The Wall Street Journal is, as always, full of thought-provoking articles. Let’s start with the most serious, and proceed to mere pet peeves. (Sorry, can’t find either of these articles on the internet.)

Mary Anastasia O’Grady, who frequently writes about Latin American affairs, has an editorial about Dariel Ferrer, an Afro-Cuban doctor who is being harassed by the Cuban government for speaking up for and serving the poorest members of Cuban society. Castro has a smooth program for educating doctors in Cuba and then exporting them to countries like Nicaragua and South Africa, thus winning grateful friends around the world. Communist Cuba also supposedly has an exemplary healthcare system: free care for everyone, funded by the government. Sadly, far too many in the American medical establishment have swallowed this tale, hook, line, and sinker. I’ve seen many articles, in the New England Journal, specialty journals, and even plain school newsletters, praising the humanitarian efforts of Castro-run Cuba, and lamenting the lack of a similar program in the United States. Here are a couple of sites, on the subject: petition by doctors who defected to the US, blaming Castro’s policy for healthcare problems in Cuba (not the US embargo); and a press release about doctors who have been tortured and imprisoned without a fair trial.

Ms. O’Grady describes the “crimes” of Dr. Ferrer which have led to his harassment by the government:

“We have dedicated ourselves to offering free medical attention to those in need and visiting extremely poor communities where scarcities strike marginalized Cubans daily. . .” Dr. Ferrer reported [of his clinic’s activities]. The 36-year-old doctor’s selfless dedication to others would win praise from any government genuinely concerned about the welfare of citizens. But in Cuba, his work scandalizes the state. It has rewarded him by shutting him out of the official medical community and refusing to allow him any form of gainful employment. . .

. . . despite the persecution he works tirelessly for the sick, the poor, and the imprisoned. [His] clinic writes “respectful letters” to high-ranking government officials, raising concerns about public health issues and proposing solutions. In a July 2005 document called “Health Authorities and the Complicity of Silence,” Dr. Ferrer complained of the deaths of dozens of children in recent months owing to increased cases of transmittable diseases. He expressed concern that meningitis, dengue fever, hepatitis and leprosy could become epidemics.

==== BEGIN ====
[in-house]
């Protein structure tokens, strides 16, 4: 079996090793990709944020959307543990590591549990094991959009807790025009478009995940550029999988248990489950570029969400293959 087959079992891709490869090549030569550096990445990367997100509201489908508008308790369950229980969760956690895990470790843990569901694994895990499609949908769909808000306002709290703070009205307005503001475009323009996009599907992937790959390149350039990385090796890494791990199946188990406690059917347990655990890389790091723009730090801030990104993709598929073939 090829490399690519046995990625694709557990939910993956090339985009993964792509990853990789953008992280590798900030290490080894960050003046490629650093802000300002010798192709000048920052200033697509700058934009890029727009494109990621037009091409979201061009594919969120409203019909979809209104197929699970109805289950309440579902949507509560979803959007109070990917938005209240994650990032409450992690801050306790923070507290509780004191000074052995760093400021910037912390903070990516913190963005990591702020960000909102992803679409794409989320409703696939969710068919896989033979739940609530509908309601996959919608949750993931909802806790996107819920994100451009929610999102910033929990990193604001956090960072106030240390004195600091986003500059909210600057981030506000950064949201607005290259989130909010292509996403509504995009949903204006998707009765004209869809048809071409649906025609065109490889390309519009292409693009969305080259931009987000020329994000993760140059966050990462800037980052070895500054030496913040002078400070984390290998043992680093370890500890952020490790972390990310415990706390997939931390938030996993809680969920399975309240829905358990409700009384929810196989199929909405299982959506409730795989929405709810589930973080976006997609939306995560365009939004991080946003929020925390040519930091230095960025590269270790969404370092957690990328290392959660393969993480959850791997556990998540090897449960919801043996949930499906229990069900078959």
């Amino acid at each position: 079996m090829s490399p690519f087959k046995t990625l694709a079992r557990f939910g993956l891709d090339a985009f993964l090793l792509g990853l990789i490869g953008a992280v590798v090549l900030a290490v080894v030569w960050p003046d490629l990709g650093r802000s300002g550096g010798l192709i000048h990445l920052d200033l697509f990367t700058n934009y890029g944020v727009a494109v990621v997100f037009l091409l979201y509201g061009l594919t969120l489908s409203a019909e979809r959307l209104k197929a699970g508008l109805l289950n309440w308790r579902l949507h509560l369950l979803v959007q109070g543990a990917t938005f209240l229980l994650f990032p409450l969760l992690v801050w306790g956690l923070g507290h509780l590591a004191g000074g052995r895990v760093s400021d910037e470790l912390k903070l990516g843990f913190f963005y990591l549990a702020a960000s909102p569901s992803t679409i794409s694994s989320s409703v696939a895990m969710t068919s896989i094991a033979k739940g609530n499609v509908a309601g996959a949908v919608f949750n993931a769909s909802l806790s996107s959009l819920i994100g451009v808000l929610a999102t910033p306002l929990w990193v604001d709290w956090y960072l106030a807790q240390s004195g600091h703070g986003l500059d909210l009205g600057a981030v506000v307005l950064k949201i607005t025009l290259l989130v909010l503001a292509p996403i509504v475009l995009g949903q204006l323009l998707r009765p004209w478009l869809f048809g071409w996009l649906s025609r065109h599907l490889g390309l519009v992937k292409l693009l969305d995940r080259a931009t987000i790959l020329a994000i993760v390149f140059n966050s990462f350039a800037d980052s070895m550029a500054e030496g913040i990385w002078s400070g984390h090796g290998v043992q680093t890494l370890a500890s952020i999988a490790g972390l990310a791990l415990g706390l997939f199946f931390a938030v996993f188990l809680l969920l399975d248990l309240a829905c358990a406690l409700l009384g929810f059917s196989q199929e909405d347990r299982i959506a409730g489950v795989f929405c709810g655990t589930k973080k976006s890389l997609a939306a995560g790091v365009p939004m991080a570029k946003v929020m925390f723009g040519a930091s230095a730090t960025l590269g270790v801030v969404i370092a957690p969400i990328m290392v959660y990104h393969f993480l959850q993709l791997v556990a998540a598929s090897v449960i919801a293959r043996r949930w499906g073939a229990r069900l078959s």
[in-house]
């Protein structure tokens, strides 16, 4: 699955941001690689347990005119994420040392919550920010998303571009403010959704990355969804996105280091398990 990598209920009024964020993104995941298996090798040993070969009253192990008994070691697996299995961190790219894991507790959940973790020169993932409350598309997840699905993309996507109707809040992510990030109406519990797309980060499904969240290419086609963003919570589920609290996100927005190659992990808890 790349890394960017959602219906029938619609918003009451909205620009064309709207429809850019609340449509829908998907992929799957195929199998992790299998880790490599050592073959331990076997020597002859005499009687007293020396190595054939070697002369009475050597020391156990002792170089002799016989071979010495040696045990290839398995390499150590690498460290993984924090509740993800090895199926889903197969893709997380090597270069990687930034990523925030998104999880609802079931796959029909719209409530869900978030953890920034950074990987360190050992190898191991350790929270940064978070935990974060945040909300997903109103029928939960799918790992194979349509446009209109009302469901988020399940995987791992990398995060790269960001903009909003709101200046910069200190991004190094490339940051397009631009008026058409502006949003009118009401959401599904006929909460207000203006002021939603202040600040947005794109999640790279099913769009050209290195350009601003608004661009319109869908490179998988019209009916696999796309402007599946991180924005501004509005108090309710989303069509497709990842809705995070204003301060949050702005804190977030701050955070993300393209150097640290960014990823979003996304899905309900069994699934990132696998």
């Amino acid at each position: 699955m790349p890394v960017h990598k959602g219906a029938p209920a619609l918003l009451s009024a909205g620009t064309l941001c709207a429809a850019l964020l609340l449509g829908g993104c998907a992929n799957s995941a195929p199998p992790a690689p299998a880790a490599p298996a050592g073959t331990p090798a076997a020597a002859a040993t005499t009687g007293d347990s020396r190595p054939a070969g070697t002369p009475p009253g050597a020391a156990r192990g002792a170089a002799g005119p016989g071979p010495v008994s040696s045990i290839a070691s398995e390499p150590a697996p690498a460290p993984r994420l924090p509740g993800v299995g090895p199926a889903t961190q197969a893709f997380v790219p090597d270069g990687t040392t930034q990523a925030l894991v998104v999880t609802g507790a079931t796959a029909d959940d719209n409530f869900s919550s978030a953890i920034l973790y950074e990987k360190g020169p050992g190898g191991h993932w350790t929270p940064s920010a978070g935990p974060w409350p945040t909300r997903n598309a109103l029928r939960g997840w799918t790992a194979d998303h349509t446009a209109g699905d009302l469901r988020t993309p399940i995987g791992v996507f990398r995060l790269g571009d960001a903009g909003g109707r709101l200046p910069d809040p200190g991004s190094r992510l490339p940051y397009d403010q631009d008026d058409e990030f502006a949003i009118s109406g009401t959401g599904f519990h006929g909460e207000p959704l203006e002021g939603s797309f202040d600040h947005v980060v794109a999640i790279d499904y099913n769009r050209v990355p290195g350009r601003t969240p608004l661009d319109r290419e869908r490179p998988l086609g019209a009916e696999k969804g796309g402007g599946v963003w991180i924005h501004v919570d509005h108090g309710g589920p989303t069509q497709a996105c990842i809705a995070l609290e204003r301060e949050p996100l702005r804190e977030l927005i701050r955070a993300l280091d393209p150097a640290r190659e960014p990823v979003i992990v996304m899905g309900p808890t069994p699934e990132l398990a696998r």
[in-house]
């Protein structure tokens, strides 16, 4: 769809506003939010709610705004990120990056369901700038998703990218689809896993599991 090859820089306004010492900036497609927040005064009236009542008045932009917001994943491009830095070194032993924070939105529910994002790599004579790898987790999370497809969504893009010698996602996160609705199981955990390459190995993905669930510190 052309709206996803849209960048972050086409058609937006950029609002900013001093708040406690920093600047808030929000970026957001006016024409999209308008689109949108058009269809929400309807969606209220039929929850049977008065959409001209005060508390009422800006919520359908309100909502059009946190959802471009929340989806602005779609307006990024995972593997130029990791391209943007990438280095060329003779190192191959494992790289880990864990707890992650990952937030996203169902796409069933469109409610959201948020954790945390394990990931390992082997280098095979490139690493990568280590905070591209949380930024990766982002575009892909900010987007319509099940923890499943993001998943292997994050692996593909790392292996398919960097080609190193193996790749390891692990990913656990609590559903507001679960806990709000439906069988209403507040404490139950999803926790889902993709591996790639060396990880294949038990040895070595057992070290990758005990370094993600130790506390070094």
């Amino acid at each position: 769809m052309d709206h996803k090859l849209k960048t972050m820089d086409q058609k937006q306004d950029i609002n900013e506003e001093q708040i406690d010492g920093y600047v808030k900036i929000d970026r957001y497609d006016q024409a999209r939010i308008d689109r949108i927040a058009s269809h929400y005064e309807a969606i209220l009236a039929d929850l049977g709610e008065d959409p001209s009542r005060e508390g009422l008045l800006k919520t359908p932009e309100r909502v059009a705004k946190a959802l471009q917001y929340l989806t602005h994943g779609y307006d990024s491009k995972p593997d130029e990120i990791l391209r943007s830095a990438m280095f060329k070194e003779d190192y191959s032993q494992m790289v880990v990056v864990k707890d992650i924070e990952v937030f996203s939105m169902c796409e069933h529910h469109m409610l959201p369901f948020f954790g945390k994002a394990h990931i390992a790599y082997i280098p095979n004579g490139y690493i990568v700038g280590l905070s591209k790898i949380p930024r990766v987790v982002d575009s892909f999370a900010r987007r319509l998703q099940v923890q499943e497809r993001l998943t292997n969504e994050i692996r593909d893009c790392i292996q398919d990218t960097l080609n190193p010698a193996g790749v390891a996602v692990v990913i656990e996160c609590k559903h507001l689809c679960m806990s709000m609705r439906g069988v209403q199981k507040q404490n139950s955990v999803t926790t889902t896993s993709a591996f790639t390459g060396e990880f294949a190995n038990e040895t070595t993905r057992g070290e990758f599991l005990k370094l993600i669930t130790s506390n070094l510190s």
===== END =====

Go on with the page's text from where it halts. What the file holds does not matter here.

Now, on to a less matter: the upcoming switch to Daylight Savings Time. There is an editorial by Michael Downing, author of Spring Forward: The Annual Madness of Daylight Saving Time, to the effect that “daylight saving is a waste of time.” He quotes NC Rep. Charles Rose on a Native American definition of daylight saving: “The white man cutting an inch off the bottom of his blanket and sewing it to the top to make it longer.” I purely hate Daylight Savings Time. Last year I linked to this NRO editorial on the subject. After this year’s experience with clinicals and early hours, I hate it even more. These last few weeks in March have been the first time since last October that the sun was visible when I got up to go to work. And here the government, in its ineffable wisdom and providence for us poor mortals, is going to shift sunrise forward another hour. That means I get to go another month without seeing the sun in the morning, only glimpsing it as it sets on my way home, as long as I’m working in a huge modern building complex, where a glimpse of the outdoors is rare and startling. I didn’t realize how much I missed the sun, till I noticed my moods in the morning being much more cheerful the last few weeks. Determined as I may be not to participate in “seasonal mood disorder” (another invention of the drug companies and psychiatrists), I can’t help feeling a little gloomy most mornings that I wake up in pitch black, drive to the hospital in complete darkness, and feel completely alone in a dark sleeping world. And now that the government has arranged DST to begin in March instead of April in the future, I get to enjoy these dark mornings for even more of the year. I seriously suspect that these arrangements will have an incalculable bad influence on the lives of residents and medical students, who are already well-documented to have higher rates of depression and suicide than the general community. (Nurses have shift changes at 7, so this doesn’t affect them quite as much.) And it’s not like anybody but parts of the entertainment industry are actually benefitting from all this chaos. Read Mr. Downing’s material to see how.